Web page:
A coeducational day school serving students JK-12

Building an Understanding of Identity and Intersectionality in the Classroom

According to Psychologist Beverly Daniel Tatum, identity is shaped by individual characteristics, family dynamics, historical factors, and social and political contexts. However, the concept of identity can be complex because the answer to “who am I?” largely depends on who the world around me says I am. (For more information on Tatum’s work, please refer to this essay, “The Complexity of Identity: Who Am I?”
Students at Latin begin learning about identity as early as junior kindergarten. In addition to thinking about the question, “who am I?”, young students begin building an understanding of intersectionality, a term used to describe how race, class, gender and other individual characteristics “intersect” with each other.

An exercise that helped prepare Latin’s lower school teachers for working through conversations around identity and intersectionality with students was thinking about this series of questions:

“How do you identify yourself? And͑ what is the most important part of your identity? Is it your sex, your race or ethnicity, your sexual orientation, your class status, your nationality, your religious affiliation, your age, your physical or cognitive abilities, your political beliefs? Is there one part of your identity that stands out from the rest or does your identity change depending on who you’re with, what you’re involved in, where you are in your life?” (SOURCE: Critical Media Project)

In the classroom, students have been working on creating identity maps and writing “I Am” poems and talking about “single stories.” Ask your student about the classroom discussions they are having related to these topics.

The study of identity and intersectionality continues in each division at Latin. 

Inspired by Norman Rockwell's work, "The Four Freedoms," middle school students have the opportunity in art class to create a digital representation of past times or how they witness these freedoms displayed today. Students selected topics and backgrounds that reflect issues of national and global importance in their own lives. Then, using Photoshop, the students manipulated figures and environments to communicate their ideas.

Ninth grade students in the Global Studies Visual Arts (GSVA) classes learn to use art as a form of expressing themselves. This project culminates in a photograph of the students’ hands covered with hand-drawn simple or elaborate patterns and words that reflect their hopes and fears. During this unit, ninth graders study a series of artistic methods and artists to better understand identity expression through art.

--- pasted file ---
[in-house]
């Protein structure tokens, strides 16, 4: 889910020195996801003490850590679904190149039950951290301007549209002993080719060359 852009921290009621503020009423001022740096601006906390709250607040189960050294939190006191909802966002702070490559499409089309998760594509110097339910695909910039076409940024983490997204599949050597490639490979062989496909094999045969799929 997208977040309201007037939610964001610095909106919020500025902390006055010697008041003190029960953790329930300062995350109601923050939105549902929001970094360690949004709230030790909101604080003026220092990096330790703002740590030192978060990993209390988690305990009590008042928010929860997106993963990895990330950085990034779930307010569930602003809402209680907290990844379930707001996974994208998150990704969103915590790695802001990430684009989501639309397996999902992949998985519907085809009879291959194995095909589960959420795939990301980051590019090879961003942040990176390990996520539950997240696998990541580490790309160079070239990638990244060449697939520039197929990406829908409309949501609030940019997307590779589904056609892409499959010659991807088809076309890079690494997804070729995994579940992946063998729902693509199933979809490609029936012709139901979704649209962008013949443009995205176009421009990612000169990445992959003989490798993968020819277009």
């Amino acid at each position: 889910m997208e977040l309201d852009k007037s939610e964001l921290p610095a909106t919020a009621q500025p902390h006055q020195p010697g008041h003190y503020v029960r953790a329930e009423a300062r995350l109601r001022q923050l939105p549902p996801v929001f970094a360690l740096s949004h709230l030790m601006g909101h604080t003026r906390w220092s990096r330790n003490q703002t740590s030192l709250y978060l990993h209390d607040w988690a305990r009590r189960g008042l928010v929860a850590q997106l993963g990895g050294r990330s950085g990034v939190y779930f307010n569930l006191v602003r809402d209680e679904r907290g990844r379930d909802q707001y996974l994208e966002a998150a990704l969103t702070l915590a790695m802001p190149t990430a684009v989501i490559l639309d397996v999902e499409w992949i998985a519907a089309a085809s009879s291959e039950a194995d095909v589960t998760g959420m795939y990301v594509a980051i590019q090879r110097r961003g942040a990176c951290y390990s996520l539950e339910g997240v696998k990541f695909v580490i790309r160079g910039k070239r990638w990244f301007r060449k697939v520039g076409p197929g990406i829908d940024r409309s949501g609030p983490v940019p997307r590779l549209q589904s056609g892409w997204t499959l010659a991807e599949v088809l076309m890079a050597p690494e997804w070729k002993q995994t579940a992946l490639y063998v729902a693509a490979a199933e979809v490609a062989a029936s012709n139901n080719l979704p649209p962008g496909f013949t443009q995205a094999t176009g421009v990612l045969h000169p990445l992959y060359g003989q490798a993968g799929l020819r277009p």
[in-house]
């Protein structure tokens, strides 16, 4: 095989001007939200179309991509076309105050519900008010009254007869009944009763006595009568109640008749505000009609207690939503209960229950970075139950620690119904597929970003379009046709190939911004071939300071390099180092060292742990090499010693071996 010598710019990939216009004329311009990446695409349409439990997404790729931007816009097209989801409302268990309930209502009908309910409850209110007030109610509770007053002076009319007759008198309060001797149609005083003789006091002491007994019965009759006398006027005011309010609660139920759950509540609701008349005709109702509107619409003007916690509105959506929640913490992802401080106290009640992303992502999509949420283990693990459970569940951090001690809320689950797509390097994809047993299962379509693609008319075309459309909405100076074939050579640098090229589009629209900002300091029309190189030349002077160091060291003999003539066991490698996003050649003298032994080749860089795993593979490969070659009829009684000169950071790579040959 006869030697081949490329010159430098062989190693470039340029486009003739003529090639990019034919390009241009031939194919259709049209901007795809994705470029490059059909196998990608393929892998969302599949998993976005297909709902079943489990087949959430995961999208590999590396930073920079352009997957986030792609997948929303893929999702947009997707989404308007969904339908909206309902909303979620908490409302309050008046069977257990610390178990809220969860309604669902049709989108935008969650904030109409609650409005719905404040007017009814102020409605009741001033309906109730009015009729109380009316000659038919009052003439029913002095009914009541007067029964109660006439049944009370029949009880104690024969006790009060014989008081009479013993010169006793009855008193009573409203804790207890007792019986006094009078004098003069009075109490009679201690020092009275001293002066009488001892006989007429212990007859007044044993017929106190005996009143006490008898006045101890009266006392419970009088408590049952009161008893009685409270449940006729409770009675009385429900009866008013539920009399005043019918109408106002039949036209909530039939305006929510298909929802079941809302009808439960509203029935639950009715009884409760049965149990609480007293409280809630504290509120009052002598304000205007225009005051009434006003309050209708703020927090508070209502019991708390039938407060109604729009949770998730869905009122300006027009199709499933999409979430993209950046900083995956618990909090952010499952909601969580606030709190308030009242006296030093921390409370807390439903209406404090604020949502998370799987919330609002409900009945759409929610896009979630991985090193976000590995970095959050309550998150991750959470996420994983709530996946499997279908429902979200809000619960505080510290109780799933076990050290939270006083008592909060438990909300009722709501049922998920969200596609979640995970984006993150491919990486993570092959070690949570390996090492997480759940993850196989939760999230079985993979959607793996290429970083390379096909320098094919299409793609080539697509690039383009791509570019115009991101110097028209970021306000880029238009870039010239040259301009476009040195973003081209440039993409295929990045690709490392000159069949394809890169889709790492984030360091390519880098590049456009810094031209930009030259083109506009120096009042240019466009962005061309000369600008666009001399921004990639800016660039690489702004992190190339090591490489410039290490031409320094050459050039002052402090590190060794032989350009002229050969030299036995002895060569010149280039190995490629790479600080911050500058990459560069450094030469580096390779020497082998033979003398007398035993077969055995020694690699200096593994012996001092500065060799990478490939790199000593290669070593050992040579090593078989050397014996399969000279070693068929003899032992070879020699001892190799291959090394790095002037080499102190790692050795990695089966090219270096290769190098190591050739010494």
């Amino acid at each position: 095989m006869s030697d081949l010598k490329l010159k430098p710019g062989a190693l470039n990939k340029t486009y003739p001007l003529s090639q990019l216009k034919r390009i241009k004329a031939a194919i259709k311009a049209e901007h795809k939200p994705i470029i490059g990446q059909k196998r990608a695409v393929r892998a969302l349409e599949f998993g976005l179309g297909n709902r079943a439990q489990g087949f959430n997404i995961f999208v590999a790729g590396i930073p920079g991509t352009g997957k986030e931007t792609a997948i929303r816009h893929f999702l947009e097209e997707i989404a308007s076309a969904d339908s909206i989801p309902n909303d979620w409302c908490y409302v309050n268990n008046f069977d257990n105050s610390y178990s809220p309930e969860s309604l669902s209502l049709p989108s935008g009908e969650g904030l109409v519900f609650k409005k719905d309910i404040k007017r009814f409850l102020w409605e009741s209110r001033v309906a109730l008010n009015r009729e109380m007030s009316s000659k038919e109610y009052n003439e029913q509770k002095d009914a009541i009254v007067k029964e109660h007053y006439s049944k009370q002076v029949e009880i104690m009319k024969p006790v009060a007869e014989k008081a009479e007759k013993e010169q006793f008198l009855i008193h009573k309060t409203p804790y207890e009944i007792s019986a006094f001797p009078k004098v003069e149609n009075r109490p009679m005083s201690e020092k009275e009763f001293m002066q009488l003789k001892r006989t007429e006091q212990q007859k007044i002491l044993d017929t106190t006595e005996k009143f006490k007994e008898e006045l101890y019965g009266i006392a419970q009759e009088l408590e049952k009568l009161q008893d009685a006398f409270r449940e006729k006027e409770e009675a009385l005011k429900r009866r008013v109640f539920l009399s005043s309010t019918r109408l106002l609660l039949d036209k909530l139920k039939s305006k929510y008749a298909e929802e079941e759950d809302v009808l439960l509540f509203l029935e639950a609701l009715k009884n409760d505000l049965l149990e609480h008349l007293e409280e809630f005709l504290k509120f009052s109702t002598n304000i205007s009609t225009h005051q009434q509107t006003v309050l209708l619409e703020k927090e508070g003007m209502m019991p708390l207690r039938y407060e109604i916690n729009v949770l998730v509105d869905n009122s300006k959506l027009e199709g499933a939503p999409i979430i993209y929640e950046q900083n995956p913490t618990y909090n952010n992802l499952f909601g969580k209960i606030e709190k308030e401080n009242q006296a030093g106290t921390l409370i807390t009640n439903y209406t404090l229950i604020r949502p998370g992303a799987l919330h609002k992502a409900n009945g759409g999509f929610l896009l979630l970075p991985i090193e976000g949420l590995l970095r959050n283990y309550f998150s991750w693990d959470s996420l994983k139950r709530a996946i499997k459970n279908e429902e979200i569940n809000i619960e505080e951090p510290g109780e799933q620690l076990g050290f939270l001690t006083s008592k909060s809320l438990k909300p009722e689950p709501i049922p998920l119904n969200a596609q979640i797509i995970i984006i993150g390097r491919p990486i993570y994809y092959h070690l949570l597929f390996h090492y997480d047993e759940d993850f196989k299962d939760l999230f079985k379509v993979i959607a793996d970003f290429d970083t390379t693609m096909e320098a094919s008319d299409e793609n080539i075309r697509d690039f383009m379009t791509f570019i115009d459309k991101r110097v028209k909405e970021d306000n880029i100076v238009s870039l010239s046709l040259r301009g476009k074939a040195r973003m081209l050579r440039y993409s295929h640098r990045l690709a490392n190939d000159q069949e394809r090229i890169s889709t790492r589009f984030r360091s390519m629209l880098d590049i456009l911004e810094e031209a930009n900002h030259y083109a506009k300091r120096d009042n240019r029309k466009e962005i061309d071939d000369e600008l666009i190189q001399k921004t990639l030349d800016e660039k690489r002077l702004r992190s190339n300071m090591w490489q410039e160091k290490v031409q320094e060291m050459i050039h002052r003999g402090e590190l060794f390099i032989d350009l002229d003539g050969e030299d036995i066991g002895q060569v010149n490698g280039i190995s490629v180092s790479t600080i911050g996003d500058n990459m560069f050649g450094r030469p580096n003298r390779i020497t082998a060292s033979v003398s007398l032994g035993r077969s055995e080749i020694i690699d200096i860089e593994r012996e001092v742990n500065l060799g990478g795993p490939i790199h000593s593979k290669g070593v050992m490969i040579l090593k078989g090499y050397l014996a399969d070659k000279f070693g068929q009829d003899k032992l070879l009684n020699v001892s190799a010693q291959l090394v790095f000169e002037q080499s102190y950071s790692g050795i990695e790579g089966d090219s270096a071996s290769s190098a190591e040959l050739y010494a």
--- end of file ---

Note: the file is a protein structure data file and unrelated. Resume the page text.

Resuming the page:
Latin will be embarking on a curricular review facilitated by the DEI team using Learning for Justice's Social Justice Standards over the next two years, where one of the areas of focus includes how identity work is woven through the curriculum in grades JK through 12.

  • DEI
  • lower sc
Building an Understanding of Identity and Intersectionality in the Classroom

According to Psychologist Beverly Daniel Tatum, identity is shaped by individual characteristics, family dynamics, historical factors, and social and political contexts. However, the concept of identity can be complex because the answer to “who am I?” largely depends on who the world around me says I am. (For more information on Tatum’s work, please refer to this essay, “The Complexity of Identity: Who Am I?”
Students at Latin begin learning about identity as early as junior kindergarten. In addition to thinking about the question, “who am I?”, young students begin building an understanding of intersectionality, a term used to describe how race, class, gender and other individual characteristics “intersect” with each other.

An exercise that helped prepare Latin’s lower school teachers for working through conversations around identity and intersectionality with students was thinking about this series of questions:

“How do you identify yourself? And͑ what is the most important part of your identity? Is it your sex, your race or ethnicity, your sexual orientation, your class status, your nationality, your religious affiliation, your age, your physical or cognitive abilities, your political beliefs? Is there one part of your identity that stands out from the rest or does your identity change depending on who you’re with, what you’re involved in, where you are in your life?” (SOURCE: Critical Media Project)

In the classroom, students have been working on creating identity maps and writing “I Am” poems and talking about “single stories.” Ask your student about the classroom discussions they are having related to these topics.

The study of identity and intersectionality continues in each division at Latin. 

Inspired by Norman Rockwell's work, "The Four Freedoms," middle school students have the opportunity in art class to create a digital representation of past times or how they witness these freedoms displayed today. Students selected topics and backgrounds that reflect issues of national and global importance in their own lives. Then, using Photoshop, the students manipulated figures and environments to communicate their ideas.

Ninth grade students in the Global Studies Visual Arts (GSVA) classes learn to use art as a form of expressing themselves. This project culminates in a photograph of the students’ hands covered with hand-drawn simple or elaborate patterns and words that reflect their hopes and fears. During this unit, ninth graders study a series of artistic methods and artists to better understand identity expression through art.

Latin will be embarking on a curricular review facilitated by the DEI team using Learning for Justice's Social Justice Standards over the next two years, where one of the areas of focus includes how identity work is woven through the curriculum in grades JK through 12.

Explore Our News & Stories

Latin Vegetable Garden

We are excited to announce the start of Latin School of Chicago’s Vegetable Garden located in the Greenwood Garden. The garden is producing nutritious vegetables this summer, which are being harvested and donated to local organizations for those facing food insecurity. This is one way Latin connects with communities in the city and promotes sustainability.